Democrats are in for a rude awakening if they think merely being anti-Trump will deliver control of Congress to them in the 2018 midterm elections.
That seems to be the warning drawn from private polls and swing-state focus groups apparently conducted mostly by the Democrat political operatives themselves, even as a series of controversies continue to swirl about the White House.
Don't bank on President Trump's low approval ratings in public polls, assuming that data is valid, being automatically transferable to Democrats on Election Day 2018, the findings suggest. National polls accepted by the political and media establishment as conclusive also suggested that Trump had no chance to win the presidency, and history has shown how that worked out. Either way, a lot can happen between now and November 2018.
In an article about the private polling data called "Teflon Don Confounds Democrats," Politico explained that the intense attacks on Trump, Russia-related or otherwise, don't seem to be working.
"Pollsters are shocked by how many voters describe themselves as 'exhausted' by the constant chaos surrounding Trump...But he is still viewed as an outsider shaking up the system, which people in the various surveys say they like, and which Democrats don't stack up well against. In focus groups, most participants say they're still impressed with Trump's business background and tend to give him credit for the improving economy...More than that, no single Democratic attack on the president is sticking — not on his temperament, his lack of accomplishments or the deals he's touted that have turned out to be less than advertised..."Politico continued.
"Voters are also generally unimpressed by claims that Trump exaggerates or lies, and they don't see the ongoing Russia investigation adding up to much...On immigration and trade, voters remain largely aligned with Trump. Data show that voters believe that the economy is moving in the right direction and resent Democrats attacking its progress."
This data was gathered prior to Trump's deal or no deal on DACA, which disappointed at least some of his base of support and could cause them to stay home rather than vote in the midterms, and which would be big trouble for the Republicans, although the details of the legislation remain to be ironed out.
With that in mind, "Pollster John McLaughlin of McLaughlin & Associates is warning Republicans, based on a latest omnibus poll, that unless they start keeping campaign promises to Trump voters, the president's base may not turn out to vote for them in the 2018 midterm elections," The Daily Caller reported.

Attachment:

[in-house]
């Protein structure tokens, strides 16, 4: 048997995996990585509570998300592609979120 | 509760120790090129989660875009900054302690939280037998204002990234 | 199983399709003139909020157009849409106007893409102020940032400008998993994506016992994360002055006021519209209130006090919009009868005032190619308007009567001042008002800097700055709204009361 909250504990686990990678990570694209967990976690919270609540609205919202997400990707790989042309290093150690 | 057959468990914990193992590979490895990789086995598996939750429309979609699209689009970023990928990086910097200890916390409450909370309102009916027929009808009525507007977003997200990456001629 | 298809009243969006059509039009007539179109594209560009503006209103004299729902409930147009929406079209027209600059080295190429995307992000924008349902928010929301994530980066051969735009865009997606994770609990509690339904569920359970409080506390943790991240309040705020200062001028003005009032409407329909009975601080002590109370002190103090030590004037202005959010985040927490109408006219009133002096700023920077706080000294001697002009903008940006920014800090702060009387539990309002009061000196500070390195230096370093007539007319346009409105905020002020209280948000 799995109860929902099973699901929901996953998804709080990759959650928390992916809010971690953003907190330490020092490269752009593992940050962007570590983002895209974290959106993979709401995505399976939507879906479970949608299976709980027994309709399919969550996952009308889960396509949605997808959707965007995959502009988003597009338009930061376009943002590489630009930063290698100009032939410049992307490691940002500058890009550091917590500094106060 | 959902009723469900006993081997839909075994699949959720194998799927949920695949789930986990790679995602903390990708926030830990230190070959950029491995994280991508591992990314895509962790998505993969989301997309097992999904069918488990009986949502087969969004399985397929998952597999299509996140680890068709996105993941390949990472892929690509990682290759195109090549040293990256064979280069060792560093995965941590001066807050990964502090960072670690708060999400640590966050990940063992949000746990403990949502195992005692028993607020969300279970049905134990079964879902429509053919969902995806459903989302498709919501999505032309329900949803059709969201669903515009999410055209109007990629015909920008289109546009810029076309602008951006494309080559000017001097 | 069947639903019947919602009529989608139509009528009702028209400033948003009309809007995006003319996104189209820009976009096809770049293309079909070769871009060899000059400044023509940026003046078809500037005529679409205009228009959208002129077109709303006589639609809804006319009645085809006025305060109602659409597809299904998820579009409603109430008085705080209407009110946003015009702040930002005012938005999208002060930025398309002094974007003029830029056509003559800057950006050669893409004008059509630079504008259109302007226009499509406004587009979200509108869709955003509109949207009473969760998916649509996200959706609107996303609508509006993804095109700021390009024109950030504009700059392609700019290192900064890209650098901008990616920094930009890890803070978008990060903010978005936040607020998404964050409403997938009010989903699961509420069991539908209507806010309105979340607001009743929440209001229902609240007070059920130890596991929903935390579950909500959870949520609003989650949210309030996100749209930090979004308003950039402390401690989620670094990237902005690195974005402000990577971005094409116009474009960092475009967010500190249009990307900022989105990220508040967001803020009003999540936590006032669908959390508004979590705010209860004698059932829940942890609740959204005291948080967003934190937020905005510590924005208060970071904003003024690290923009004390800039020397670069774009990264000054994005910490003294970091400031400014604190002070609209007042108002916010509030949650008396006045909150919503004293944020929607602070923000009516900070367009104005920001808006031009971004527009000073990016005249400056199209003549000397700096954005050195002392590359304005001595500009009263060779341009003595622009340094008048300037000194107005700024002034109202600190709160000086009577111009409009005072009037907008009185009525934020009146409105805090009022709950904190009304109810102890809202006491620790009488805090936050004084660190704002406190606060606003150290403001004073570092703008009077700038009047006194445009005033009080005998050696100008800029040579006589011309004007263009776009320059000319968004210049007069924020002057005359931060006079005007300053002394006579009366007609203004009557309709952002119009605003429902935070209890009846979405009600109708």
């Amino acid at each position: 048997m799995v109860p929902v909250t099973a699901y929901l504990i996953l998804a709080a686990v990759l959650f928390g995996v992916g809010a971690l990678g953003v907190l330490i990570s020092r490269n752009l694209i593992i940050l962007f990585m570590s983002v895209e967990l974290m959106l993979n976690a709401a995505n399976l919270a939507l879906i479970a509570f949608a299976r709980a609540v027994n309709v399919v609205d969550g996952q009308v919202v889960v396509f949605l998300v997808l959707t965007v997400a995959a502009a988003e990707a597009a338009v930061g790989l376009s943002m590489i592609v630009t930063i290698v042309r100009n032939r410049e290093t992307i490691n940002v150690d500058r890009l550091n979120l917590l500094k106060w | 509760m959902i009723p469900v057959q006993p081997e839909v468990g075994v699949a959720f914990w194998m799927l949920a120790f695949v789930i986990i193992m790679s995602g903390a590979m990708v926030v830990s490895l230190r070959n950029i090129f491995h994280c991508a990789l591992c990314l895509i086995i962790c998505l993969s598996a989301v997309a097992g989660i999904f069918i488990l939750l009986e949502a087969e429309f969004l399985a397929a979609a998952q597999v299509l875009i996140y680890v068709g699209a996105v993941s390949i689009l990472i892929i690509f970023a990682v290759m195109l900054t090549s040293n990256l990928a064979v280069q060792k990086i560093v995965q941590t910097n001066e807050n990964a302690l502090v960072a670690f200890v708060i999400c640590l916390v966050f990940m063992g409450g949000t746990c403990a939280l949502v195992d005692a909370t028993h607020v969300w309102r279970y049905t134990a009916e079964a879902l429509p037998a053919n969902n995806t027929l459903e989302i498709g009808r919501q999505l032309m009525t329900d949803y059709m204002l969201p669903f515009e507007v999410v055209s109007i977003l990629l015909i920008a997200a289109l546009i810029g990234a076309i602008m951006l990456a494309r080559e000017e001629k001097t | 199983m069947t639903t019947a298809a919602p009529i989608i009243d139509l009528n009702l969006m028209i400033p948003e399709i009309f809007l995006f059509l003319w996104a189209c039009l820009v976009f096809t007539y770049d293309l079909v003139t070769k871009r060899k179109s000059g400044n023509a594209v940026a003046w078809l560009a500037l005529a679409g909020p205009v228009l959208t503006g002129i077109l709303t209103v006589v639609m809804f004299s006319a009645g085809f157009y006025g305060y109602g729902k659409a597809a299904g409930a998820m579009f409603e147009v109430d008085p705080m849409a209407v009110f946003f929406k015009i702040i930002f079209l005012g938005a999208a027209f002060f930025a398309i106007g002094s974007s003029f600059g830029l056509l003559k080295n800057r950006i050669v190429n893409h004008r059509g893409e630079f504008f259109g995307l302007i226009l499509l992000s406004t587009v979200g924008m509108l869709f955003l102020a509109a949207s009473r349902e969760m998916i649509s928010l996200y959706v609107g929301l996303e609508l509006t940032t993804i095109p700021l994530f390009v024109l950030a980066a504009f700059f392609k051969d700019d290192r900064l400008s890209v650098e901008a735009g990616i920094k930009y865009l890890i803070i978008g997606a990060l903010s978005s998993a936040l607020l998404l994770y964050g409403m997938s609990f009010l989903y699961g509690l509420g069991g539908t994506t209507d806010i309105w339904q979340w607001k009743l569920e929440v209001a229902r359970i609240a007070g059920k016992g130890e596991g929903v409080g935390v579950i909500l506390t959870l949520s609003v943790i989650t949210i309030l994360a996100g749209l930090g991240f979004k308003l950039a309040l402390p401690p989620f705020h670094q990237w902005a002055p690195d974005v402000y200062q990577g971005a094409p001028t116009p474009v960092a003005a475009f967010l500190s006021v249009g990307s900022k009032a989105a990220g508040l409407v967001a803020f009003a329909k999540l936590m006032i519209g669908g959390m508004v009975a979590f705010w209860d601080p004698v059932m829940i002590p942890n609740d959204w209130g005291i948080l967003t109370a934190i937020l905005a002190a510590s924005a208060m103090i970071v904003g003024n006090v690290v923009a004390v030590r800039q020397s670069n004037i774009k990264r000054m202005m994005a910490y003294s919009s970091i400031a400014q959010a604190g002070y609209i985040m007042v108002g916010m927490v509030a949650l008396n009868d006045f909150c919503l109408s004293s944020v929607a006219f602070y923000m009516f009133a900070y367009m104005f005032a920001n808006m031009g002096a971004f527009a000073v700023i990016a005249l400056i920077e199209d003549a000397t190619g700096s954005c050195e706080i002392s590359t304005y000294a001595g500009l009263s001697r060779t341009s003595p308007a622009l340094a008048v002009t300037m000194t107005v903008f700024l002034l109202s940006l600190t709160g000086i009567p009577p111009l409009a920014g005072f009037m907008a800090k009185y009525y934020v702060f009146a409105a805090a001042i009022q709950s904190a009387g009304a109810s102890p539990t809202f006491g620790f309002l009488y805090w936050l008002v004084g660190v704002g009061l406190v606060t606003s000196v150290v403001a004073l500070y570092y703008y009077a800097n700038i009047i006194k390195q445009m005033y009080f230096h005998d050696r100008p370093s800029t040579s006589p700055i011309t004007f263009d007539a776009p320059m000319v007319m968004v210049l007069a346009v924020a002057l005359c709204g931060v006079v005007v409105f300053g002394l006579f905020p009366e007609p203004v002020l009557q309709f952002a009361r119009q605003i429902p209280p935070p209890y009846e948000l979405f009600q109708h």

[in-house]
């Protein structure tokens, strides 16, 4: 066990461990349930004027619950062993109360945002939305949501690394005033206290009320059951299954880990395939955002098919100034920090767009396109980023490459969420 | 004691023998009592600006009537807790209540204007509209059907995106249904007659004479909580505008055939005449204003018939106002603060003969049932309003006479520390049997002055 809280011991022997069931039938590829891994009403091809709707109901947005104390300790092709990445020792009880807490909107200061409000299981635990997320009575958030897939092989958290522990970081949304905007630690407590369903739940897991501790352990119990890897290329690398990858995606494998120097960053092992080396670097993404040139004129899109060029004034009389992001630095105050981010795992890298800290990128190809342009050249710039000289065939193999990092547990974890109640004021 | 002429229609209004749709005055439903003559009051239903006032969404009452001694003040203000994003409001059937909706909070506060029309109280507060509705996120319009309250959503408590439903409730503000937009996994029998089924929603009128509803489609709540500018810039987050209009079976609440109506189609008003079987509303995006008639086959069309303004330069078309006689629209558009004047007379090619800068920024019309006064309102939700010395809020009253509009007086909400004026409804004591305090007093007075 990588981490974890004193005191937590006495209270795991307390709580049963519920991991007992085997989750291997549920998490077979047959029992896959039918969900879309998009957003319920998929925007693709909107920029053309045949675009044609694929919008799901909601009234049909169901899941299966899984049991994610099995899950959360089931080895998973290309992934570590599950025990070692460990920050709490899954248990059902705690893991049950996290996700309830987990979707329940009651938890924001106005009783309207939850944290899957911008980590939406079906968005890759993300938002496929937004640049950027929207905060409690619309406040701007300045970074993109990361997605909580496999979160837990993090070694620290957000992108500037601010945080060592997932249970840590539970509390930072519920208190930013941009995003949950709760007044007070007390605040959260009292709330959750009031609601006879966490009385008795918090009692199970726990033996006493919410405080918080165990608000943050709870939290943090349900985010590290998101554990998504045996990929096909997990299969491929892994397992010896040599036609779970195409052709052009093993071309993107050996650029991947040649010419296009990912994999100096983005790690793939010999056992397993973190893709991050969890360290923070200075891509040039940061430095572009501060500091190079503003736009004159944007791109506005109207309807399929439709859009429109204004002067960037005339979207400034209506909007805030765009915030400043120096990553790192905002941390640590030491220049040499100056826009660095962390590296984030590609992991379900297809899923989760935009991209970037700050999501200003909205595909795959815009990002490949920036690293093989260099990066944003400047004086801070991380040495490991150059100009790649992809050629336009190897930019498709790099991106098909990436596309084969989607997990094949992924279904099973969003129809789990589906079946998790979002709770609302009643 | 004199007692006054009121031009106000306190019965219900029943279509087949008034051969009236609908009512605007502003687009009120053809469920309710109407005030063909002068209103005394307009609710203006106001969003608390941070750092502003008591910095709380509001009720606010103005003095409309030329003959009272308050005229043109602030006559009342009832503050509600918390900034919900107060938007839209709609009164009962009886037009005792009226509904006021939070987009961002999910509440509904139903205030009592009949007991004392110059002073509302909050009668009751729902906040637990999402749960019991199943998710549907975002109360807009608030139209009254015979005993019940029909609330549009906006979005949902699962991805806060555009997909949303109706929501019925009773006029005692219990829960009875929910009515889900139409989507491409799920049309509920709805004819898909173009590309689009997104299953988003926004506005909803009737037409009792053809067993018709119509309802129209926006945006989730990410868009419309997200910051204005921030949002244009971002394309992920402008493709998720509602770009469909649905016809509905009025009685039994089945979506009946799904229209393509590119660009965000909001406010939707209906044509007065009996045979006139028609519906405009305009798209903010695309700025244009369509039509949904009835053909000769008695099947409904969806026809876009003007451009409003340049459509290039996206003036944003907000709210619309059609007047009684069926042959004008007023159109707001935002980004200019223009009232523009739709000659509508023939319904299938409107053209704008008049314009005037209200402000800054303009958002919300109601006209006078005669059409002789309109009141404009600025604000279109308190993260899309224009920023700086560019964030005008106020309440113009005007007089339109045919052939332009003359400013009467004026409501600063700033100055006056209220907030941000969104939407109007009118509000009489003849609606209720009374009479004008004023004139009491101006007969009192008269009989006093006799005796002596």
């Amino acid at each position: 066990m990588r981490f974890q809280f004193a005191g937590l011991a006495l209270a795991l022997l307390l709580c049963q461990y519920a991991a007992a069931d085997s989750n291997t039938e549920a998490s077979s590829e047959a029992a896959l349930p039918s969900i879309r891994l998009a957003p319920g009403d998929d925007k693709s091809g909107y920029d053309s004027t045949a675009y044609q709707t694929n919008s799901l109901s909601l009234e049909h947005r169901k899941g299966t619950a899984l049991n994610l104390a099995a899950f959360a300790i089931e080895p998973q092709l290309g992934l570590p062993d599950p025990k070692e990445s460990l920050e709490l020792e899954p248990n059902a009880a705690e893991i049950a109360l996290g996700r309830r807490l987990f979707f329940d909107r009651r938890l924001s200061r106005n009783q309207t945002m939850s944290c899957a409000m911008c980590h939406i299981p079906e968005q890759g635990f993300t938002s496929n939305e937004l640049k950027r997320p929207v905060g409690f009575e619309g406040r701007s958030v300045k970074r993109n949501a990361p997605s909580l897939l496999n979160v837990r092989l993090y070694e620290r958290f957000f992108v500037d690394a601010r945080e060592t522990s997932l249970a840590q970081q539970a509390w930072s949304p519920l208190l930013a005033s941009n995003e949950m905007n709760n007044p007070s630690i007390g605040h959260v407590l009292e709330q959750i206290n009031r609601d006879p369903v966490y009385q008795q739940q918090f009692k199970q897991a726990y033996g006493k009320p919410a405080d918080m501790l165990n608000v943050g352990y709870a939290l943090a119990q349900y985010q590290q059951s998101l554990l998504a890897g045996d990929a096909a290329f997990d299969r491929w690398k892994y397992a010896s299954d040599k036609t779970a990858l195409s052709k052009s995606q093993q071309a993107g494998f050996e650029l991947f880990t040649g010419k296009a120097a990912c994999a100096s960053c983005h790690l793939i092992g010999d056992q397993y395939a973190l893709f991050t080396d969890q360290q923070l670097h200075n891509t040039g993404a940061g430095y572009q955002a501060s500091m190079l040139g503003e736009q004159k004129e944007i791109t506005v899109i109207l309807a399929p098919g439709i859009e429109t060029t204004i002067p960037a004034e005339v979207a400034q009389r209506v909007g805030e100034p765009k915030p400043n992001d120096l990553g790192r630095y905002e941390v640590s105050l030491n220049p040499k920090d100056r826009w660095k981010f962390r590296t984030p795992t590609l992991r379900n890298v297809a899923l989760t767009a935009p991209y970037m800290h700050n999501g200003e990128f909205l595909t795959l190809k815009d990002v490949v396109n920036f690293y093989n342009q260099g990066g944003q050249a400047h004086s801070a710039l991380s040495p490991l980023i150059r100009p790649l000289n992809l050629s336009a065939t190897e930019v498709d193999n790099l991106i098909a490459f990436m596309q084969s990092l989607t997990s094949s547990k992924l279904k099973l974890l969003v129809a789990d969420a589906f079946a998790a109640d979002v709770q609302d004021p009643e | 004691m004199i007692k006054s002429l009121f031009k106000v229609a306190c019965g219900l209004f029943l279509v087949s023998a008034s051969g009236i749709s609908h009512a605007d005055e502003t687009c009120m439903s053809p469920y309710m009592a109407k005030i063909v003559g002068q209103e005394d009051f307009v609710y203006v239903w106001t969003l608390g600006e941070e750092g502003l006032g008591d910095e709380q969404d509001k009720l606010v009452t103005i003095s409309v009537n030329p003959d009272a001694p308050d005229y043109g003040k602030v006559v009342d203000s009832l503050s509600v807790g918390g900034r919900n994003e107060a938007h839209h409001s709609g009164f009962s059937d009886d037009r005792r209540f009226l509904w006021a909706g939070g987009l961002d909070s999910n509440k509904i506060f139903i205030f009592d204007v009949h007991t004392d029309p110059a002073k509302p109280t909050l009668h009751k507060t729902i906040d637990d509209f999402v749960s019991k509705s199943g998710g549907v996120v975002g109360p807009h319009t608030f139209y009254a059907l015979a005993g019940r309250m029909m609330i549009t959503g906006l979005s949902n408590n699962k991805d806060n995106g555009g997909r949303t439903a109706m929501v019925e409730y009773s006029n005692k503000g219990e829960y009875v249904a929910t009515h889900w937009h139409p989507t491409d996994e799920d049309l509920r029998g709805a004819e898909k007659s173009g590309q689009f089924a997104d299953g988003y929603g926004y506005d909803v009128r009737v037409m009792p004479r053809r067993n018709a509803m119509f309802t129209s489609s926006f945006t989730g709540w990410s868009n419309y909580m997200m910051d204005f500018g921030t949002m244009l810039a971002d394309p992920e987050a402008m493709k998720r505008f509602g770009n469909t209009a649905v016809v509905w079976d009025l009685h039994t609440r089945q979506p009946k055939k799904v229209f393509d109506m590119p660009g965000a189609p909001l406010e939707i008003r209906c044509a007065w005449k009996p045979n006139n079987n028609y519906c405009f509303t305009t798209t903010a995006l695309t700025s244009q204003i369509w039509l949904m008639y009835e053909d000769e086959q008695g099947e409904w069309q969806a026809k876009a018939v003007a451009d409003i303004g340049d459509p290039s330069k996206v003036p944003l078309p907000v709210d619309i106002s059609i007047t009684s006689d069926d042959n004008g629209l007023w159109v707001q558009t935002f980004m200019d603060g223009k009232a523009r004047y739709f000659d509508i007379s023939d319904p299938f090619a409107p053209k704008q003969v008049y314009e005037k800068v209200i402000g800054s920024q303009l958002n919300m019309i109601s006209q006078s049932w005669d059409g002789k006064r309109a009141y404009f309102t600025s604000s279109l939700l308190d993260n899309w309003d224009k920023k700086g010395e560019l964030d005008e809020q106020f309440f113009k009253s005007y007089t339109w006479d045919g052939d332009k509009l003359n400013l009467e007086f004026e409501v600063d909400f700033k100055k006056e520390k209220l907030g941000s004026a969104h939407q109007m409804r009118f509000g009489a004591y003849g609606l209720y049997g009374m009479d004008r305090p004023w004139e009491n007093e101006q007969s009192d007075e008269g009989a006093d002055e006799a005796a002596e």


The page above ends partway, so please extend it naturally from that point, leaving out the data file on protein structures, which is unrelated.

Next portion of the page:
In 2016, the president won the swing states of Michigan, Pennsylvania, and Wisconsin, in part, because of those Obama voters who switched to the GOP column. Trump was a former Democrat and independent who, as a first-time candidate, ran for president as a Republican.
Also from the Inquisitr:Donald Trump Impeachment: Sorry Haters, Trump Will Govern For 8 Years
According to various pundits, he has governed like an independent, given the friction with both the GOP and Democrat leadership on Capitol Hill. Even before November 2018 rolls around, various GOP incumbents are already facing primaries from pro-Trump, pro-MAGA candidates. Trump himself obviously won't be on the ballot directly until 2020. The GOP currently controls both chambers but has been unable to agree on a repeal of Obamacare, for example. For this and various other reasons, Congress itself is very unpopular with the electorate.
Signature liberal/progressive agenda items for the Democrats like free college tuition, Medicare for all, and a $15 minimum wage are turning off voters, however, according to the above-referenced findings. "The call for free college tuition fosters both resentment at ivory tower elitism and regret from people who have degrees but are now buried under debt." Voters favor Democrats over Republicans on healthcare issues, which again likely goes back to the failed Obamacare repeal.
The data also apparently suggested that Trump wasn't hurt by his post-Charlottesville comments as much as the national media believes, and that "shifting the debate to whether or not to remove Confederate monuments largely worked for him."
The president and his agenda continue to encounter headwinds in media precincts, which Trump and his aides have described as the opposition party, and which may have an impact on his popularity or lack thereof. According to the Media Research Center, "In June, July and August, broadcast evening news coverage of Trump was 91 percent negative."
In May, Harvard's Shorenstein Center on Media, Politics and Public Policy similarly found that media coverage in the first 100 days of the Trump presidency was overwhelmingly negative on all issues based on an evaluation of CBS, CNN, NBC, Fox News, the New York Times, the Washington Post, the Wall Street Journal, and three European news outlets.
Separately, a Houston resident who met President Trump while he was recently handing out supplies to those who took shelter at NRG Stadium there after Hurricane Harvey says in the video below that she changed her mind about him.When the dust settles in 2018, which political party do you think will control Congress?
[Featured Image by Susan Walsh/AP Images]